This may not be optimum and although a feedback structure is involved it is strictly not IIR, but want to point out the efficiency of the cascade integrator-comb structures for implementing boxcar moving average filters- and importantly how the results match exactly and not an approximation. So a 600 tap moving average filter can be implemented with simply one subtraction after a 601 sample delay followed by an accumulator.

These structures are quite popular when resampling is involved (often after a moving average the higher sampling rate of the input is no longer required and a lower output sampling rate would be even more efficient).

CIC

The equivalency is easily proven from the Z-transform for each of these structures. Specific to the example structures in the graphic:

The Z-transform for the accumulator is:

$$\frac{1}{1-z^{-1}}$$

The Z-transform for the comb (delay and subtract) filter is:

$$1-z^{-4}$$

And the Z-Transform for the moving average filter is:

$$1+z^{-1}+z^{-2}+z^{-3}$$

Combining confirms the equivalence:

$$1+z^{-1}+z^{-2}+z^{-3} = \frac{1}{1-z^{-1}}(1-z^{-4})$$ $$(1-z^{-1})(1+z^{-1}+z^{-2}+z^{-3})= (1-z^{-4})$$

Another favorite of mine as a true IIR alternative to a moving average filter is the exponentially weighted moving average filter, where assuming sufficient bit precision, very tight (in other words effectively long delay) filtering can be achieved by using an alpha that approaches 1. This is demonstrated in the following graphics: Exponential MAF

Exponential MAF freq response

Assuming you mean by a moving average is a boxcar filter. The suggestion by @Hilmar will work but has problems with roundoff errors as N gets large.

Instead I suggest you try factoring the boxcar in terms of a cascade of sparse FIR filters, look at:

Mitra, Sanjit K., et al. "General polynomial factorization-based design of sparse periodic linear arrays." IEEE transactions on ultrasonics, ferroelectrics, and frequency control 57.9 (2010): 1952-1966.

The paper is focused on Transmit/Receive Linear Arrays but is equally applicable to cascades of FIR Filters. As an example: $$ (1 + z^{-1})(1 + z^{-2})(1 + z^{-4}) = 1 + z^{-1} + z^{-2} + z^{-3} + z^{-4} + z^{-5}+ z^{-6} + z^{-7} $$

  • Yes, I'm trying to approximate a boxcar filter, but with the constraint of not having access to delays large enough for the time window. – burnpanck Aug 8 at 21:35
  • Those goals tend to act in opposition. This seems like work. You could try a Pade approximation. Without knowing why you need an effective 600 tap boxcar, a trade off is Ill posed – Stanley Pawlukiewicz Aug 8 at 23:18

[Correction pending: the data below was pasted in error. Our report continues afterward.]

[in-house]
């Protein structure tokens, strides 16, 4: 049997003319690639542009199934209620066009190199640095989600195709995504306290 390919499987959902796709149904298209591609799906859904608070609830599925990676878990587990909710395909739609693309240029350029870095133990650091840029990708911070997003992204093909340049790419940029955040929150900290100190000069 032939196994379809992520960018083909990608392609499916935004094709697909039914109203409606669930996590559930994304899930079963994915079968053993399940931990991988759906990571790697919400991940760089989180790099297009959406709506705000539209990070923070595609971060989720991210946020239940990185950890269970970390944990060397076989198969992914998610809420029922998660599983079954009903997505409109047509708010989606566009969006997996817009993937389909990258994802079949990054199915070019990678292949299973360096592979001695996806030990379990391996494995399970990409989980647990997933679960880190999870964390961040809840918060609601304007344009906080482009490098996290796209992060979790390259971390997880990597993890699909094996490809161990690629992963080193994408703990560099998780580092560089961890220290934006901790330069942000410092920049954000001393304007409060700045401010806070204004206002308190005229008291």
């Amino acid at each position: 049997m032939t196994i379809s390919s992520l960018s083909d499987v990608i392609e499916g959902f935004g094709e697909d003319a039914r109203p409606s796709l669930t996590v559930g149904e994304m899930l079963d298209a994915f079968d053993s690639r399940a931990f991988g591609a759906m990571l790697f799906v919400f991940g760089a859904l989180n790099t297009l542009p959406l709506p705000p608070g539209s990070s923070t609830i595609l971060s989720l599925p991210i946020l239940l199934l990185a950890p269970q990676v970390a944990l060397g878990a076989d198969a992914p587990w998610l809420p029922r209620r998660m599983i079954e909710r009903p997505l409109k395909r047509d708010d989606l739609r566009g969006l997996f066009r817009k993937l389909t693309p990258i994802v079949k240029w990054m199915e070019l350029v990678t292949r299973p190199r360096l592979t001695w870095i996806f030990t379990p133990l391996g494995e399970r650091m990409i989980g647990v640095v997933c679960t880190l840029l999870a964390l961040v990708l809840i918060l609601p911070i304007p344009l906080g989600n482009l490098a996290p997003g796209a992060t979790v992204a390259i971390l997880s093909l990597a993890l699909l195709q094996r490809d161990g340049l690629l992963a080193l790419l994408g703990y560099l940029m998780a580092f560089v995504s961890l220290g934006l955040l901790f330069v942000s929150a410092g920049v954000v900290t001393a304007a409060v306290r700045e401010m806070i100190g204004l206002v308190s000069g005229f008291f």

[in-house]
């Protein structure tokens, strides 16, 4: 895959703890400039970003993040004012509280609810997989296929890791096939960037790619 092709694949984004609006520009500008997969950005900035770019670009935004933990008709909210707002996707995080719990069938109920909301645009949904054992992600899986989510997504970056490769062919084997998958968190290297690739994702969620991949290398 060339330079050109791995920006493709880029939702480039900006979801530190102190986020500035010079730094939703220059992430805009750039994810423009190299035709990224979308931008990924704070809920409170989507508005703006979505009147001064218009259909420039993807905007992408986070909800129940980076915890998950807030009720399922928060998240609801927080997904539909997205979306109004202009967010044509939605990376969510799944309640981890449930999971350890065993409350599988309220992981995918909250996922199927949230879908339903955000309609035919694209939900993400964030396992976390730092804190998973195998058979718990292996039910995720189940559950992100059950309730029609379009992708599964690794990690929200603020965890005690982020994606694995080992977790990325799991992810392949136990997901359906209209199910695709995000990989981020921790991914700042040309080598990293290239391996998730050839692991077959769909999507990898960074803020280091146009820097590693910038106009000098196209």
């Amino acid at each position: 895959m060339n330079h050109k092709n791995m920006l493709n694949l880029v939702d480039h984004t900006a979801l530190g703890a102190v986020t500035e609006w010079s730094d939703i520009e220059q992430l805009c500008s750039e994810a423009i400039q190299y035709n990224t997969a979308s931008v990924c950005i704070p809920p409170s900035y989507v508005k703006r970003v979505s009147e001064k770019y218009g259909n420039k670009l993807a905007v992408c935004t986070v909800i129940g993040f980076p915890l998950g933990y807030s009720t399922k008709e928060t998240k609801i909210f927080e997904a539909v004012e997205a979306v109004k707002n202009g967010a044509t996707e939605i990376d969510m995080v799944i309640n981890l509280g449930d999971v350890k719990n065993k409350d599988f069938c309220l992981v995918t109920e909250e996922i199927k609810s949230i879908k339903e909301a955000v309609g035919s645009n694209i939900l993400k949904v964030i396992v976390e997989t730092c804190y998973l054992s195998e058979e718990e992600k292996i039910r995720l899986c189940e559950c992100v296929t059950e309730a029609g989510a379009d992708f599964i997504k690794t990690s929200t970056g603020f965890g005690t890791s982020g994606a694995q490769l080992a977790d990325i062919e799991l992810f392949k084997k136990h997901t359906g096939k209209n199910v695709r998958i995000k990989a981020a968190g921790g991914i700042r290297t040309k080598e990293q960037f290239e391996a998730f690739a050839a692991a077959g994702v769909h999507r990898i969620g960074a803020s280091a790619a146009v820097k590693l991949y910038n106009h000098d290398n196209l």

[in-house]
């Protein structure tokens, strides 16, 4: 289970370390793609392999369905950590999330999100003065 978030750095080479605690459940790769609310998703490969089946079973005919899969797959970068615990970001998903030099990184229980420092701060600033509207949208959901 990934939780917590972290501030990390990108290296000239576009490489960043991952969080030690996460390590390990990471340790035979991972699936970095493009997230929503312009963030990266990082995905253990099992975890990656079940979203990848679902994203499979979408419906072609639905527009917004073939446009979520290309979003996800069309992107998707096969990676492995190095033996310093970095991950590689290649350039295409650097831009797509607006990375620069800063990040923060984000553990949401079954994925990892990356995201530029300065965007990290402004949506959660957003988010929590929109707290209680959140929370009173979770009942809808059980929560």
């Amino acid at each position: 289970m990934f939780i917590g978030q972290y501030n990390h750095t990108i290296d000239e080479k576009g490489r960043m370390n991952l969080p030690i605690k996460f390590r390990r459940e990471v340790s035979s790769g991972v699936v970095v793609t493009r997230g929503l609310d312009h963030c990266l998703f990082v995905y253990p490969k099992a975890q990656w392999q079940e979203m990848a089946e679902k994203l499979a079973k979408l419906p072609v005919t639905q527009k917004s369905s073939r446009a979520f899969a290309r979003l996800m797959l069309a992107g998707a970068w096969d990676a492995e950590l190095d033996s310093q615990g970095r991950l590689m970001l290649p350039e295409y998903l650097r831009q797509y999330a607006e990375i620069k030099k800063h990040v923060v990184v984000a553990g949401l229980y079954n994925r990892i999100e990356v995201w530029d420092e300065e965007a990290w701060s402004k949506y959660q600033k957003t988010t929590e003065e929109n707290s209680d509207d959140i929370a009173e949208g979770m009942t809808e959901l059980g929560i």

i would think that if your system has no complex poles, only real poles, then you could make the impulse response to be monotonic. the impulse response would be the sum of decaying exponential functions. you can always normalize its area to 1 and that would make it a moving weighted average.

how do you prefer your moving average to be weighted?

I can show you some low order IIR approximations to an FIR moving average filter. In the figure below you see $3$ (infinite) impulse responses that approximate a moving average of length $N=600$. The filter orders are $1$, $2$, and $5$, respectively, and they all approximate the desired response in a least squares sense. I used the equation error method to design those filters. Only the filter with order $1$ is monotonic, but it's also the worst filter in terms of the $L_2$ error.

enter image description here

It's hard to find good solutions for higher order IIR filters because the problem is highly non-linear and you tend to get stuck in a local minimum. I haven't been able to find any useful solutions for filter orders higher than $5$.

I should add that I just used the equation error method and Prony's method. With Prony's method (not shown in the plot), if you increase the order of the numerator $M$ (and leave the denominator order small), you can make the first $M+1$ samples of the designed impulse response equal the first $M+1$ samples of the desired impulse response, after which the response decreases exponentially. But these filters have a higher $L_2$ approximation error than the ones shown in the figure.

  • What $L_2$ error values did you get from these? – Olli Niemitalo Aug 13 at 13:13
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    @OlliNiemitalo: Between 3e-4 (1st order) and 7e-5 (5th order) when defined as $\sum_n|h_{FIR}[n]-h_{IIR}[n]|^2$. – Matt L. Aug 13 at 14:09